China’s students have apparently developed skills for building cheating devices to use during an SAT-like exam that look like they have been pulled straight from a James Bond movie.
Ahead of China’s massive college entrance exam — the Gaokao — that took place on Saturday and Sunday, local media outlets released photos of cheating devices confiscated by police around the country in recent weeks.
The photos show intricate cheating equipment, a majority of which were created by students in the southwestern city of Chengdu before taking a different test, the National Professional and Technological Personnel Qualification Examination.
Around 40 students, all originally from Shanghai, were reportedly caught with the devices, which were disguised to look like everyday objects.
Some of the uncovered equipment included miniature cameras installed into both a pen and a set of glasses, as well as wireless earphones resembling small earplugs. In one instance, a grey tank top was wired with a plug capable of connecting to a mobile phone that could be used to send out information. There was also a camera installed in the shirt.
“Cheating happens in every country, but it’s extremely rampant in China," Yong Zhao, the presidential chair at the University of Oregon's College of Education, told VICE News. "This isn’t the first time and it won’t be the last.”
“Standardized tests tend to be the only way for upward social mobility, and passing the test has been a way to change people’s lives.”
Cheating has been an enduring issue in China, where the emphasis placed on standardized tests can create high-pressure environments.
“For over a thousand years China has been using tests,” Zhao said. “Standardized tests tend to be the only way for upward social mobility, passing the test has been a way to change people’s lives.”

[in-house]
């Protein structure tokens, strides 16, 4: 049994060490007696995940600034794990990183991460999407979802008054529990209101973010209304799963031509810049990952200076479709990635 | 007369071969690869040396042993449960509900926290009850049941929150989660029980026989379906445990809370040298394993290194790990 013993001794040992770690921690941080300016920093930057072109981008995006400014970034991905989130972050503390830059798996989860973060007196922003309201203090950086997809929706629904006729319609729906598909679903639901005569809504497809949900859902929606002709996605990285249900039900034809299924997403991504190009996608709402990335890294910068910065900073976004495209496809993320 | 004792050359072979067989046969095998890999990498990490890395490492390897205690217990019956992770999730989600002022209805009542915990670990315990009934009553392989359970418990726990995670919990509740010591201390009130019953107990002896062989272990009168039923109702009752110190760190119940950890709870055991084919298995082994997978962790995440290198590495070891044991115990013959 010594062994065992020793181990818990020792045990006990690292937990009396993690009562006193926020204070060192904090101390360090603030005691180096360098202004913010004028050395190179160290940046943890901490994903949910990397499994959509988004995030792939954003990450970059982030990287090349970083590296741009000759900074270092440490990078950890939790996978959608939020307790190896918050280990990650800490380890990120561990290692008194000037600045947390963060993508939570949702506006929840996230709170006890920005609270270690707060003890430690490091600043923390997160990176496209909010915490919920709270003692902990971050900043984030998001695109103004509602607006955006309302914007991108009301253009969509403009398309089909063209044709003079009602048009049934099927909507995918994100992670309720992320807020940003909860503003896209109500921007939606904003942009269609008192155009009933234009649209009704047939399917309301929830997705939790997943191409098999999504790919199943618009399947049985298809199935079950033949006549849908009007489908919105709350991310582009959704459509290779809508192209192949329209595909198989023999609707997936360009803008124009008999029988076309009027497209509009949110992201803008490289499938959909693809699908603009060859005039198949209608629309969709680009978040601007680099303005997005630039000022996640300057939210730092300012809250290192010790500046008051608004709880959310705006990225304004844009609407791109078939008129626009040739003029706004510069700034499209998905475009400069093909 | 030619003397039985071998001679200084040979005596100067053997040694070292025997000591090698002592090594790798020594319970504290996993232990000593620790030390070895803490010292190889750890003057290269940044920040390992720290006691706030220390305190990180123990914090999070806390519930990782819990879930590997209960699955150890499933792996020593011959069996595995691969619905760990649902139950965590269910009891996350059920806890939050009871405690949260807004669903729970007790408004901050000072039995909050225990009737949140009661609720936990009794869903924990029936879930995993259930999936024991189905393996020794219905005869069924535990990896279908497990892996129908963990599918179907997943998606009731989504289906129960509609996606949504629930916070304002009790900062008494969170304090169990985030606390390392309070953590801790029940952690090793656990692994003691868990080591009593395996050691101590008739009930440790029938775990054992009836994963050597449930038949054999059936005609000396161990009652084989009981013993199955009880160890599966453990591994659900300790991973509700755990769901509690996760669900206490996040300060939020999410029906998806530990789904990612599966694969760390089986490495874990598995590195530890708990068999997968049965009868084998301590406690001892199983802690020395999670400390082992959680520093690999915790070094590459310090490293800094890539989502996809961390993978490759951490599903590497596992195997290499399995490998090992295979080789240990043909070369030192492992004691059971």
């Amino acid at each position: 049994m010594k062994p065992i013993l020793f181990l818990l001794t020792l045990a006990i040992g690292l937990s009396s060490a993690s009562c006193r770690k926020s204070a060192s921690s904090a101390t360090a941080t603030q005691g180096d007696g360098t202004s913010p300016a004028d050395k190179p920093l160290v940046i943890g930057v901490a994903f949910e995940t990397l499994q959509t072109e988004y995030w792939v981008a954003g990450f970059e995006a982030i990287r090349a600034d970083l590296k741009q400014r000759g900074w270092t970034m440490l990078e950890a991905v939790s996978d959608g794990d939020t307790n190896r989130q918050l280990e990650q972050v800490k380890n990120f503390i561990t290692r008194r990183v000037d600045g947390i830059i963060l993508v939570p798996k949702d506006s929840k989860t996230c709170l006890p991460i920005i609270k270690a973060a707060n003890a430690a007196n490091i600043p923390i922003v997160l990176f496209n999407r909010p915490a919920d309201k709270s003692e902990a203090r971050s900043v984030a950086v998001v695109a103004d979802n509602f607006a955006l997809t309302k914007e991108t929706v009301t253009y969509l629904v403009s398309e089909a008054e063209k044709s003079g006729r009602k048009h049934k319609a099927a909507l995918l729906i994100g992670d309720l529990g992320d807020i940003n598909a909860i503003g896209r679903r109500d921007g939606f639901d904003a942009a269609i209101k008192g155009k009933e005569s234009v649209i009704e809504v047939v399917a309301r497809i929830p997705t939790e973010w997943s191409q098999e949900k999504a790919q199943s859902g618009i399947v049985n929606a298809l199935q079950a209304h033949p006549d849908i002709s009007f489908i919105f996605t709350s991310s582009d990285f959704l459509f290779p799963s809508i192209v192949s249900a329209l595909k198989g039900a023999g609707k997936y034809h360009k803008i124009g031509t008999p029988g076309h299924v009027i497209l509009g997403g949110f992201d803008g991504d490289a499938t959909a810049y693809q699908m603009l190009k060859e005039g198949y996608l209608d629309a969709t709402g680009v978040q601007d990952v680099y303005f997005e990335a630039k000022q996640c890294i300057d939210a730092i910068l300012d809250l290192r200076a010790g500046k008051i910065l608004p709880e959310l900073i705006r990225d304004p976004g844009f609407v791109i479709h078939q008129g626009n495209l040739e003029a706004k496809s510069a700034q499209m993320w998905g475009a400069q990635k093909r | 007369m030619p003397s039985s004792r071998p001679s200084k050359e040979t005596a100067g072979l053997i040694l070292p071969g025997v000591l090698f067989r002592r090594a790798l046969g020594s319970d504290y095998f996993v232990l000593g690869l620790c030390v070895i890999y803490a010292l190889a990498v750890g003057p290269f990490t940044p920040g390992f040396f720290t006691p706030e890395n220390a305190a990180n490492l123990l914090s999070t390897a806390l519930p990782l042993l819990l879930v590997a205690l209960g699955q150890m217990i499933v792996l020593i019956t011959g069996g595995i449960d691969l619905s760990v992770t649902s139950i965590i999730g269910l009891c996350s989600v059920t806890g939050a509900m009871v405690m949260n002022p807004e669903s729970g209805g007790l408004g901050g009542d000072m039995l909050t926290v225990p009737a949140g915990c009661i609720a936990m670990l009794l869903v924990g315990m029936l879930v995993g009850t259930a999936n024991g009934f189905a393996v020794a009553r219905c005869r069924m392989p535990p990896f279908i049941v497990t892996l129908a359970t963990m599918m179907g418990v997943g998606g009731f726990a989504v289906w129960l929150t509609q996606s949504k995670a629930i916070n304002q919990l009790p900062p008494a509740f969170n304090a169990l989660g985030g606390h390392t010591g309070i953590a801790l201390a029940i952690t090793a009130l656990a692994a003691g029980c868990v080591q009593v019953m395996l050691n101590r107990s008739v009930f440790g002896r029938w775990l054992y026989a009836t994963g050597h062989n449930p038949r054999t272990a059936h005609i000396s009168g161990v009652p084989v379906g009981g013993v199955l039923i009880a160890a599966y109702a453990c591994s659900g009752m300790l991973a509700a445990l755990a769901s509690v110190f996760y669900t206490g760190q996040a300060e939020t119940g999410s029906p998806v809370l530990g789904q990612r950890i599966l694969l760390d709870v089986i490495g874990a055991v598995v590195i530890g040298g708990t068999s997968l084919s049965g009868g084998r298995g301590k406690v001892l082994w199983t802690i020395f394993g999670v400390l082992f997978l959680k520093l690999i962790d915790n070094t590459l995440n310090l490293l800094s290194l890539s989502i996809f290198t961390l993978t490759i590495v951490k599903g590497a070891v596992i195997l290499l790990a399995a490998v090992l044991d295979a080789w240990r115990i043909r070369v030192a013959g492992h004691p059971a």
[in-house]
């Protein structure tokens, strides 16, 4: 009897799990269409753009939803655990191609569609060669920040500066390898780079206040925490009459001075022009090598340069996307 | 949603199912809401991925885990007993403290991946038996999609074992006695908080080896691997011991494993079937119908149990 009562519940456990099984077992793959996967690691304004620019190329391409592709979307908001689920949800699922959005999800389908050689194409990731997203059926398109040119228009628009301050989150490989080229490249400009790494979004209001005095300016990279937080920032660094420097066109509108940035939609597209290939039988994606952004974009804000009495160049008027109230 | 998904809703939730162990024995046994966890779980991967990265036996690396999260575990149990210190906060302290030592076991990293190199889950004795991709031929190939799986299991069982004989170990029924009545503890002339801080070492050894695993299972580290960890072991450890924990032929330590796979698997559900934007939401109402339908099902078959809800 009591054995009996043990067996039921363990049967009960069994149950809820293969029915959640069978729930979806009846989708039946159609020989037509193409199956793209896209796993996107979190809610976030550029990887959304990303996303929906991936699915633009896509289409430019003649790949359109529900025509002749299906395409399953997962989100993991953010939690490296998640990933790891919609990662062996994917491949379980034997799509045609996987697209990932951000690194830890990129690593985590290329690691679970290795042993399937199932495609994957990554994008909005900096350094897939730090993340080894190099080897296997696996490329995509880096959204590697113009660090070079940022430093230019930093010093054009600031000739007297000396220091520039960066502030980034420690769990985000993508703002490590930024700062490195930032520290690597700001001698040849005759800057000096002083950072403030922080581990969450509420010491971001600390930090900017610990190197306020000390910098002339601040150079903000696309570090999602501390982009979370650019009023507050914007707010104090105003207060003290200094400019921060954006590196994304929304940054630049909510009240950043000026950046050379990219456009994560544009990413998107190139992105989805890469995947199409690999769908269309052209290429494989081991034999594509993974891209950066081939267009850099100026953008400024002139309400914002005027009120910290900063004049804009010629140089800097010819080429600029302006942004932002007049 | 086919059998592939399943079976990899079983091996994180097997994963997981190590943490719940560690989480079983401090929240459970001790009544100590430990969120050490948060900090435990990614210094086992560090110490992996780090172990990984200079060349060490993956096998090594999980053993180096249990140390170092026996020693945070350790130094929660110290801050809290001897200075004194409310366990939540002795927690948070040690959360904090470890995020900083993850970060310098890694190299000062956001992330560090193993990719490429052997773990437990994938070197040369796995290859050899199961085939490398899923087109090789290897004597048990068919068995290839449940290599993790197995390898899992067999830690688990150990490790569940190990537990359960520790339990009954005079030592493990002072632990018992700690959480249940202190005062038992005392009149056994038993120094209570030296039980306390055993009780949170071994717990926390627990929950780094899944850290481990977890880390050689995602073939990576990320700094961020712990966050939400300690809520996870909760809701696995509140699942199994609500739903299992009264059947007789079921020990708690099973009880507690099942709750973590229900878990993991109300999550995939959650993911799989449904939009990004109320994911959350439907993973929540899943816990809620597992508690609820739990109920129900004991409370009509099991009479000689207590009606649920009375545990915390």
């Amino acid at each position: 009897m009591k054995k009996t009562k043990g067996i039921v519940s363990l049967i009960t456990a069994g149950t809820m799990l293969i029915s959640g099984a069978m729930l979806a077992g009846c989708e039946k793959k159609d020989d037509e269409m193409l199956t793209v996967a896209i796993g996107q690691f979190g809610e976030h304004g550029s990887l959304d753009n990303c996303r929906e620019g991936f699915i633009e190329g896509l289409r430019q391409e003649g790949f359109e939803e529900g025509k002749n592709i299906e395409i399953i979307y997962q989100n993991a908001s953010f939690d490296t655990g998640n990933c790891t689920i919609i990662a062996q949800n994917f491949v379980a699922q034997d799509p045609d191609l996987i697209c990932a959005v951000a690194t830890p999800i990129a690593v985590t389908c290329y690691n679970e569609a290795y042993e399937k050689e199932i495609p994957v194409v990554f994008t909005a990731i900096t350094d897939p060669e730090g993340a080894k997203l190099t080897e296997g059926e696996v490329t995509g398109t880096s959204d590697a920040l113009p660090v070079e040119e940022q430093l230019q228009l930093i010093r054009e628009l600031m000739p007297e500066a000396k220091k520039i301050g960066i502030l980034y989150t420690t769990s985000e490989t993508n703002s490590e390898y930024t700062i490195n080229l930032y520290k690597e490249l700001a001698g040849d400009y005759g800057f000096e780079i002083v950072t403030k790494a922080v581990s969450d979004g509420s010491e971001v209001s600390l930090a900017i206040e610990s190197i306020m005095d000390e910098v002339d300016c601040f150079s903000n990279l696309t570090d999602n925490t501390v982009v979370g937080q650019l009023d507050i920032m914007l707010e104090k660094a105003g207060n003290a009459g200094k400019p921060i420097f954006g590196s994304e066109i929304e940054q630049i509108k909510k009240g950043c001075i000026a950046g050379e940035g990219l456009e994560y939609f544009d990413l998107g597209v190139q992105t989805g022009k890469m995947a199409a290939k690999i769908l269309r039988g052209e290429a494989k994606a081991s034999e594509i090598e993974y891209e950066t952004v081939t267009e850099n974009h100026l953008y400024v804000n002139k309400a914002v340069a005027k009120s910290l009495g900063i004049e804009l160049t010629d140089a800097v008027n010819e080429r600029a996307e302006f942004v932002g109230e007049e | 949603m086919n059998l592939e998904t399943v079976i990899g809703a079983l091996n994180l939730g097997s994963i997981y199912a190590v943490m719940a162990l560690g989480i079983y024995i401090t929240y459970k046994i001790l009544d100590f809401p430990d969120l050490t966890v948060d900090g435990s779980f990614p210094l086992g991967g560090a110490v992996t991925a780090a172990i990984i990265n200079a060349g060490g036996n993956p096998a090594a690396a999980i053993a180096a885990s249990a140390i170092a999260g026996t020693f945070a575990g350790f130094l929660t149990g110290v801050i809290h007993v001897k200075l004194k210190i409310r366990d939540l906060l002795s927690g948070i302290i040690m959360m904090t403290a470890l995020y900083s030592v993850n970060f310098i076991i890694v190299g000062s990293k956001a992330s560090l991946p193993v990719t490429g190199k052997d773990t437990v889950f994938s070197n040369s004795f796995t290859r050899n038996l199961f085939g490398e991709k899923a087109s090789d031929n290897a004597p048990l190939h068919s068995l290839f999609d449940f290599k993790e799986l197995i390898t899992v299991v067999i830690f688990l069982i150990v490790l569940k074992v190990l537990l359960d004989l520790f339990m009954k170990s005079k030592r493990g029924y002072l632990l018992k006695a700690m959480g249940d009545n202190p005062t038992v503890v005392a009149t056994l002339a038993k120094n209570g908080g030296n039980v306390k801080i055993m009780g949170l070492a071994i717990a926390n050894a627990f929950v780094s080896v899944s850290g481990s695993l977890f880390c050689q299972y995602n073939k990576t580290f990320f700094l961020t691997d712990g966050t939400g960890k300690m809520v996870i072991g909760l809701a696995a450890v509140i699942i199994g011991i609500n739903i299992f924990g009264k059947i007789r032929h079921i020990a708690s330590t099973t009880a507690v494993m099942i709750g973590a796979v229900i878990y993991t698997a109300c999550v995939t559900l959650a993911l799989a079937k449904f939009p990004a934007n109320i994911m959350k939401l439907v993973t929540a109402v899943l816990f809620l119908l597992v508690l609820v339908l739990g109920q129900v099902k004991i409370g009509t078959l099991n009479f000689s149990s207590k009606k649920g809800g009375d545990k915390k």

Ahead of this year’s exam, which was taken by nearly 9.4 million students across the country, Beijing was preparing to send police out to monitor and handle cheating incidents. In fact, students practically expect to be able to cheat on exams. During protests last summer against a crackdown on Gaokao cheating, students chanted, "We want fairness. There is no fairness if you do not let us cheat."
The Gaokao is China’s SAT or A-level equivalent, with many students' chances at matriculating into college reliant on their exam results. One of this year's essay questions from a Shanghai version of the test translated into English reads: "You can choose your own road and method to make it across the desert, which means you are free; you have no choice but finding a way to make it across the desert, which makes you not free. Choose your own angle and title to write an article that is not less than 800 words."
The difficulty and importance of the test can result in an intense environment for studying and exam preparation. In 2012, photos surfaced of students hooked up to amino acid drips while they were studying. Boarding schools, sometimes called "Gaokao sweatshops," have developed that implement strict study schedules to prepare their students for the tests.
At one such school, Hengshui High School, classes span from 5:30AM and last until around 10PM. The day is strictly scheduled from start to finish with classes, breaks, study periods, down time, and extracurriculars. Students are not allowed to have cell phones and are given one vacation day a month. Classrooms at the school are equipped with cameras to track any students who might be slacking off.
"I usually spent three to five minutes eating dinner," Sun Yaijian, a graduate of Hengshui, told the China Daily about his study regimen. It’s common for students to cut their mealtime short in order to fit in more studying.
Considered the country's top secondary school, last year Hengshuil sent 104 students into the country’s top two universities. An estimated 4,000 students at the school took the Gaokao exams this year.
“Imagine in the US if all universities began to admit students simply on how they ranked on the SAT,” Zhao said. “When you have one criteria to select students you are always going to run into these problems because the stakes are so high.”
He said the government and Chinese people have tried to implement changes by taking pressure off of how students are evaluated and diluting the importance of standardized testing, but these efforts have not been very successful.
Zhao expressed concern that countries like the US, for example, may be taking cues from China by placing more emphasis on high stakes standardized testing. He says outsiders see the Chinese education system as one of meritocracy — but, he says, it only values meritocracy in testing, and not in other areas.
"Test scores are a very poor measure of a person's future, they're a very poor measure of a country's future," he said.
Follow Kayla Ruble on Twitter: @RubleKB